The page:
Waterbuck can be identified by the distinct white circle around their tails. As the name implies, these large antelope are never found far from a permanent water source.
Warthog are widespread throughout South Africa. This common wild pig’s trophy size is typically assessed by its upper tusks, but often also hunted for its rather delicious meat. Warthog are often found around waterholes and pans and like to inhabit the desert dens of anteaters.
ZEBRA – BURCHELL’S
The Burchell’s or plains zebra is the most common zebra in Southern Africa. Revered for their spectacular skins, zebra are typically found on open plains and grassland areas. Zebra are highly dependent upon water and will never stray too far from a water source.
ZEBRA – MOUNTAIN
The Cape mountain zebra is slightly smaller than the Burchell’s and lacks the distinctive shadow stripe than the Burchell’s has. Its underbelly is also completely white.
To some, plains game hunting in Southern Africa has remained only a dream, as most perceive it as far too expensive and best left to only the wealthiest of hunters. This can not be further from the truth. In fact, you can book a very enjoyable plains game hunting safari in South Africa for considerably less than the average elk hunt in the western states of America.
African plains game hunting is conducted in a variety of geographical areas which can vary widely in climate, vegetation, and topography. The hunting areas can range from densely wooded savanna to wide open grasslands.
Here follows the next couple of plains game species that can be hunted in South Africa:
Nyala are among the most graceful of the spiral-horned antelope that can be hunted in South Africa. Their preferred habitat is the higher rainfall eastern parts of South Africa where they favour densely wooded savanna. The .270 should be the smallest caliber with which to pursue the Nyala. A .30 caliber rifle would, however, be a better choice.
The awkward-looking red hartebeest is one of the fastest of the plains game animals found in South Africa. They favour open-country areas where they rely on their speed to elude predators. Hartebeest have good hearing and an acute sense of smell and should always be approached slowly from downwind. Their eyesight is not particularly good.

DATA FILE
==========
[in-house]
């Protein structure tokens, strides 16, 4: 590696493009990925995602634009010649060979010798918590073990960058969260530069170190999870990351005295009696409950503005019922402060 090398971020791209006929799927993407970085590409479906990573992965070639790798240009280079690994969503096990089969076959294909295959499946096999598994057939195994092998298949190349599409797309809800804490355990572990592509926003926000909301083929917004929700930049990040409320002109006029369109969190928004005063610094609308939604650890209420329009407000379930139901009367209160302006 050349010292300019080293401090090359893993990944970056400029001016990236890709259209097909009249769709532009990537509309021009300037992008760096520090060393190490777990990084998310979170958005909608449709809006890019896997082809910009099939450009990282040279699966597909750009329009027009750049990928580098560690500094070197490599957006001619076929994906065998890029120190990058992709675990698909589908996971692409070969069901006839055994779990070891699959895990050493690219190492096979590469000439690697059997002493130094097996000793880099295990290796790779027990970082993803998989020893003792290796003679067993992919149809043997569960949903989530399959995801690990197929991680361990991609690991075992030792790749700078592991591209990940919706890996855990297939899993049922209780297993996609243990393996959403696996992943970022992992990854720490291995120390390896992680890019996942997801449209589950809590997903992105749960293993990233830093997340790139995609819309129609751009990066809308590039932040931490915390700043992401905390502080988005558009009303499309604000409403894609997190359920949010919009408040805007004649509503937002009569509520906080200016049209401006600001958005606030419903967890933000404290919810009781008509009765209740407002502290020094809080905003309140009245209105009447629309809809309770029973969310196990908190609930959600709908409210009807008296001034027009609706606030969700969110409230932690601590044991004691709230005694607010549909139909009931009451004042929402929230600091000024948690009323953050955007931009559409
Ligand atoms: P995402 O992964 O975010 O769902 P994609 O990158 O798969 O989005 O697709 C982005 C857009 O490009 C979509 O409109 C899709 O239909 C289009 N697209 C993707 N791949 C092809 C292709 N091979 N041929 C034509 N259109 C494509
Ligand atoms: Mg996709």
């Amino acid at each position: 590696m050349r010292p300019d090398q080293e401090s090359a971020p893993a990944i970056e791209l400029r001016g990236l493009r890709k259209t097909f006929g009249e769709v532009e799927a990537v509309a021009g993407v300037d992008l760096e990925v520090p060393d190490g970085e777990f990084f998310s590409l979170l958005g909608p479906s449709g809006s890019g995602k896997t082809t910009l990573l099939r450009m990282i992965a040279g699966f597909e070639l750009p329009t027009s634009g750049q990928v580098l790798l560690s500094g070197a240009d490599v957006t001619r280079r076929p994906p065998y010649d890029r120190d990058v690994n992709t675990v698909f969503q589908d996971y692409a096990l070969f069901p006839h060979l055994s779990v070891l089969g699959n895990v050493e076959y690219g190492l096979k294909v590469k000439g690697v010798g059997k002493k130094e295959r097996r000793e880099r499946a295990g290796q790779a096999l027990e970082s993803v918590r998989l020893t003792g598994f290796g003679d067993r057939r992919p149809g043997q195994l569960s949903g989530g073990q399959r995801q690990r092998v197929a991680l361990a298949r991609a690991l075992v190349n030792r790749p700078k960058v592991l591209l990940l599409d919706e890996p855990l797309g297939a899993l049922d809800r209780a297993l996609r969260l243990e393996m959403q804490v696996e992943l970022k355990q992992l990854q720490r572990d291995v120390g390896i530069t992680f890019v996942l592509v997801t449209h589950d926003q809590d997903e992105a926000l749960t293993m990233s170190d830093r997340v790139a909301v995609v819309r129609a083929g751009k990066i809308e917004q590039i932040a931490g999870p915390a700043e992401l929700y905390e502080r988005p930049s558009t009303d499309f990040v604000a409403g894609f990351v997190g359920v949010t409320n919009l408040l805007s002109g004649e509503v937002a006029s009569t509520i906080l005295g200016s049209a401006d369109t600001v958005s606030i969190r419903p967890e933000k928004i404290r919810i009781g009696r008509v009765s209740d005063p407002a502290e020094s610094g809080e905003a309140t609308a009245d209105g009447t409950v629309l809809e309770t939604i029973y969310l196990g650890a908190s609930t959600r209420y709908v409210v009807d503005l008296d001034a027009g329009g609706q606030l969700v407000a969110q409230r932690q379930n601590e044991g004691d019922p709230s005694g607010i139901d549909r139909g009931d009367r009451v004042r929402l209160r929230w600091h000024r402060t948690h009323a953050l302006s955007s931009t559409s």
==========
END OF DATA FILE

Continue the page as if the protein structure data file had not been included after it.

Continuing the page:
The number of roan antelope in South Africa has increased substantially over the last decade. They are the second largest of the plains game animals that can be hunted on a South African hunting safari.
The world’s largest living bird species also counts among the other species that can be hunted whilst on safari in South Africa. The ostrich is popular for the high quality of its hide, its magnificent feathers, and its lean, high-protein meat. Ostriches are also often hunted while in pursuit of other game.
Sable antelope are most active during the early mornings and late afternoons. Their distinctive colouring makes them easy to spot, even in the densest vegetation. The scimitar-shaped horns of the sable are probably the most prized of all the plains game trophies found in South Africa.
SPRINGBOK – BLACK
The black springbok is not a sub-species, but rather a colour variation on the common springbok. They occur in all areas where the common springbok is found. Black springbok trophies make a great display when mounted alongside the common, white and copper springbok.
SPRINGBOK – COMMON
The common springbok is the national animal of South Africa. These graceful animals are hunted on open terrain where their exceptional eyesight make it very difficult to get within shooting range. They are best hunted with a caliber with a high velocity and a very flat trajectory.
SPRINGBOK – WHITE
The white springbok is another colour variation on the common springbok which can be hunted in South Africa.
Steenbok are a fairly common small antelope that have a wide distribution in South Africa. Steenbok are territorial antelope and only the male of the species carries horns. They would normally be taken on a chance encounter while hunting for another animal.